Without further limiting the above description of the general invention, exemplary positioning of a urethral sling for tensioning to improve the position of urethra 3 relative to rhabdosphincter 10 can be below the urethral bulb in contact with the corpus spongiosum, as illustrated in
Placement of a central support portion of a sling at a location as illustrated in
Placement of the urethral sling and support of the described pelvic tissue as discussed herein and as exemplified by
According to a preferred dissection, tissue that surrounds or contacts corpus spongiosum 7 to hold corpus spongiosum 7 in place distally may be dissected to allow corpus spongiosum 7 (and associated urethra 3) to be moved proximally upon tensioning an installed sling. In specific, bulbospongiosus muscle 7 normally attaches medially onto corpus spongiosum 6, and laterally toward the inferior pubic rami and corpora cavernosa 30. According to a preferred procedure, dissection can be performed to reach but not go past central tendon 22, but also not to reach or damage anus 26. Dissection up to but not through central tendon 22 disconnects corpus spongiosus 6 from bulbospongiosus muscle 7, which allows freedom of movement of corpus spongiosus 6 and the ability to move corpus spongiosus 6 proximally upon tensioning of a sling 20 installed below corpus spongiosus 6.
Certain features of the invention have resulted from careful examination, including ultrasound observation, of pelvic anatomy of men who suffer from urinary incontinence. Based on these examinations the observation was made that incontinence may be associated with mis-placement of the urethra due to conditions of prolapse, perineal descent, muscle weakness or failure, or other conditions that cause misplacement of pelvic tissue such as the urethra, rhabdosphincter, or both. The urethra or rhabdosphincter may mis-positioned, impaired, or damaged, for example, due to any one or more of: radical prostatectomy, other urological surgery, increased mobility of the perineal floor, male prolapse, perineal descent, etc. Due to any one or more of these conditions, a rhabdosphincter can exhibit reduction in efficiency, or a urethra may exhibit mis-placement relative to an anatomically normal position in association with the rhabdosphincter, resulting in symptoms of incontinence.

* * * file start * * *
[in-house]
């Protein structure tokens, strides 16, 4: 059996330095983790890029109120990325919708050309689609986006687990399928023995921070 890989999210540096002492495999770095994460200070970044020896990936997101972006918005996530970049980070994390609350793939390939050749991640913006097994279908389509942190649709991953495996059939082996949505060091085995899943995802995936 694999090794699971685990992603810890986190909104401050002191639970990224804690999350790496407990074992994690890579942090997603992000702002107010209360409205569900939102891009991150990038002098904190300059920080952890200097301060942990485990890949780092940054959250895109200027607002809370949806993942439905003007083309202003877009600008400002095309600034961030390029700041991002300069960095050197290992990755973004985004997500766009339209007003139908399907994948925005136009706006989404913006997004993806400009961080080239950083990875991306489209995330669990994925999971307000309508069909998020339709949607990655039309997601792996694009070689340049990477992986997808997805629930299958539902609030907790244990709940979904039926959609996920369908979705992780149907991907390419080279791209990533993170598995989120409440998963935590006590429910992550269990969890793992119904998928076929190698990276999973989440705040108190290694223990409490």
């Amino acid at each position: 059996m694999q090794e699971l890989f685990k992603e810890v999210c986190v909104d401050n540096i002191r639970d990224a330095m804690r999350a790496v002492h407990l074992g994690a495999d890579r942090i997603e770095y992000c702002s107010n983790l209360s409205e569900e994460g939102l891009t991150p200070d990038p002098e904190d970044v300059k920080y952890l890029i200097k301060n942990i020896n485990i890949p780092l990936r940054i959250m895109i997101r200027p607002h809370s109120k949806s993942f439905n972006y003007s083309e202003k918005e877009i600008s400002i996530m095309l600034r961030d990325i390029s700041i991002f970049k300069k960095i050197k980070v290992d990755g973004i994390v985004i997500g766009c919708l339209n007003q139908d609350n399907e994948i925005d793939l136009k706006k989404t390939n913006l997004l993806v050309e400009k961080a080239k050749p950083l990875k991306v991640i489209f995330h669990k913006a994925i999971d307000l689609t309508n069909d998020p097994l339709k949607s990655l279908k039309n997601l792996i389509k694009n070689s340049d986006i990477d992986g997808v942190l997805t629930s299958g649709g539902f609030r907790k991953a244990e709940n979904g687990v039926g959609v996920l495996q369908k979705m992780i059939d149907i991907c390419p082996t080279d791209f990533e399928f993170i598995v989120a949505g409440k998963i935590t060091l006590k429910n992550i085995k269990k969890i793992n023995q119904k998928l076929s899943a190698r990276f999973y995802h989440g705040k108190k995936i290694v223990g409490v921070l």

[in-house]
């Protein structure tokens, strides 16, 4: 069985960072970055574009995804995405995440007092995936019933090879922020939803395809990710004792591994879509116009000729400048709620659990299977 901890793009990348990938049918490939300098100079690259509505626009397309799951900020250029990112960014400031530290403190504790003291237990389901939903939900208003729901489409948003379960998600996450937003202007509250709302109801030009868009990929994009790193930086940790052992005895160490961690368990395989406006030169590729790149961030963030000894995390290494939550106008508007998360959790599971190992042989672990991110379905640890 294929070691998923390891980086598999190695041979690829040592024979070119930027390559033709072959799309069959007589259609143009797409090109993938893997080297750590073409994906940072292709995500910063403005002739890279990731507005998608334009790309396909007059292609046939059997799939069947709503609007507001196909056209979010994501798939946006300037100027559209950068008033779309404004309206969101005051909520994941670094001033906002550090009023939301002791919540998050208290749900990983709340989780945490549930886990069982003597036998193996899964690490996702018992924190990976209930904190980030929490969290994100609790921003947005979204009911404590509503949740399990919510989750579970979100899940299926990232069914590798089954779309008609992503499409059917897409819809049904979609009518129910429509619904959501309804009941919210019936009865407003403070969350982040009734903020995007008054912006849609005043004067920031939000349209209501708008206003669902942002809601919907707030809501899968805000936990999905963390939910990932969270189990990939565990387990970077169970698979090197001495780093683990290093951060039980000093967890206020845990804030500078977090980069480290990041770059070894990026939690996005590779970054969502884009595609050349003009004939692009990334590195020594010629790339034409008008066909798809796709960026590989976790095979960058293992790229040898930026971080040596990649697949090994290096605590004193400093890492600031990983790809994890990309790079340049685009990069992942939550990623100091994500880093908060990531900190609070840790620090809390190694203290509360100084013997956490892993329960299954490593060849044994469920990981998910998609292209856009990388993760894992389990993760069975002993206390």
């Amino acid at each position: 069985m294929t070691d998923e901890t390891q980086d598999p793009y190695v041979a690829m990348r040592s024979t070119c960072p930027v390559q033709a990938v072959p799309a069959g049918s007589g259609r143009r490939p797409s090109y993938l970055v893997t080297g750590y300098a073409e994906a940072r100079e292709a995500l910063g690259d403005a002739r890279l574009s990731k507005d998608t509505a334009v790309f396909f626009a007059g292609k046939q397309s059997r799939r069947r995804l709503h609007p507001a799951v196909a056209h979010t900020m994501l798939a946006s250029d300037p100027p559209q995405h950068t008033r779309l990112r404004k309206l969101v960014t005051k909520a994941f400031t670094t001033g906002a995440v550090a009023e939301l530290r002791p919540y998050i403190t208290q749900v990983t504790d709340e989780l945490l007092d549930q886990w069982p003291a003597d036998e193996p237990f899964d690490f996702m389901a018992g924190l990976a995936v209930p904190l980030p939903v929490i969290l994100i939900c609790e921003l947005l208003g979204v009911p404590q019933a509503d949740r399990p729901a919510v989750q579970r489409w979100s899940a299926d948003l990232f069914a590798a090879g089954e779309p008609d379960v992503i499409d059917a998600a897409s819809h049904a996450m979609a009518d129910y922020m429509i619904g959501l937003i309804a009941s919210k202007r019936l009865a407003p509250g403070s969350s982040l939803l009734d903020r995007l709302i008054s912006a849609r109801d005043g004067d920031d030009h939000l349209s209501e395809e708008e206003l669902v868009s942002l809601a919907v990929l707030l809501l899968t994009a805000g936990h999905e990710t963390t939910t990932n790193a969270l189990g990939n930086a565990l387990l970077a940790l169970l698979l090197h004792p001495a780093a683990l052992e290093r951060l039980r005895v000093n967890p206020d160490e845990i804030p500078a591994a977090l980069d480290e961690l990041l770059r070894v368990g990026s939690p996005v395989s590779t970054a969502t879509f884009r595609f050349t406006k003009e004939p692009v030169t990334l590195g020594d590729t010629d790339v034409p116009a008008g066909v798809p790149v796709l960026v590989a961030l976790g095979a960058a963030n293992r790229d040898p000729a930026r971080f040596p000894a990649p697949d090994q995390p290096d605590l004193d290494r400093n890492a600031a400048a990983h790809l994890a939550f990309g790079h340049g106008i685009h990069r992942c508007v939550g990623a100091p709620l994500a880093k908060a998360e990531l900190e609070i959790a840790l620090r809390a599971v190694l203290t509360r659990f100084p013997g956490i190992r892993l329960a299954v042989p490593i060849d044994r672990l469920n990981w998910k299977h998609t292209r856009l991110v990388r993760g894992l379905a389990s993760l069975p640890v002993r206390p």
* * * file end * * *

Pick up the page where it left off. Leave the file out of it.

An example of an abnormal physiologic condition of a urethra relative to a rhabdosphincter is illustrated at
Thus, according to embodiments of the invention, a urethral sling can be used to correct for a loss of efficiency of the rhabdosphincter or misplacement of the urethra relative to the rhabdosphincter. A urethral sling can be implanted, positioned, and tensioned to re-position and support pelvic tissue such as the urethra or to re-position a misplaced urethra in a proximal direction, to improve positioning of the urethra relative to the rhabdosphincter and to thereby provide for improved and desirably complete urethral coaptation and continence. The sling may be placed in contact with the corpus spongiosum after dissecting through the bulbospongiosus muscle, and then tensioned to adjust and correct the position of the urethra for coaptation by the rhabdosphincter. The sling may optionally be fastened to the corpus spongiosum either before or after tensioning and adjustment of the sling and any desired approximation of pelvic tissue such as the corpus spongiosum or urethra. An exemplary placement of a suture or other surgical attachment can be at an anterior edge or extension of the central support portion.
A misplaced urethra relative to the rhabdosphincter can result from extended or dis-located pelvic tissue, such as by tissue extension in the direction toward an anterior or distal location, toward the meatus. Embodiments of the invention relate to re-positioning such misplaced or damaged tissue to improve continence, by implantation of a support or sling. With reference to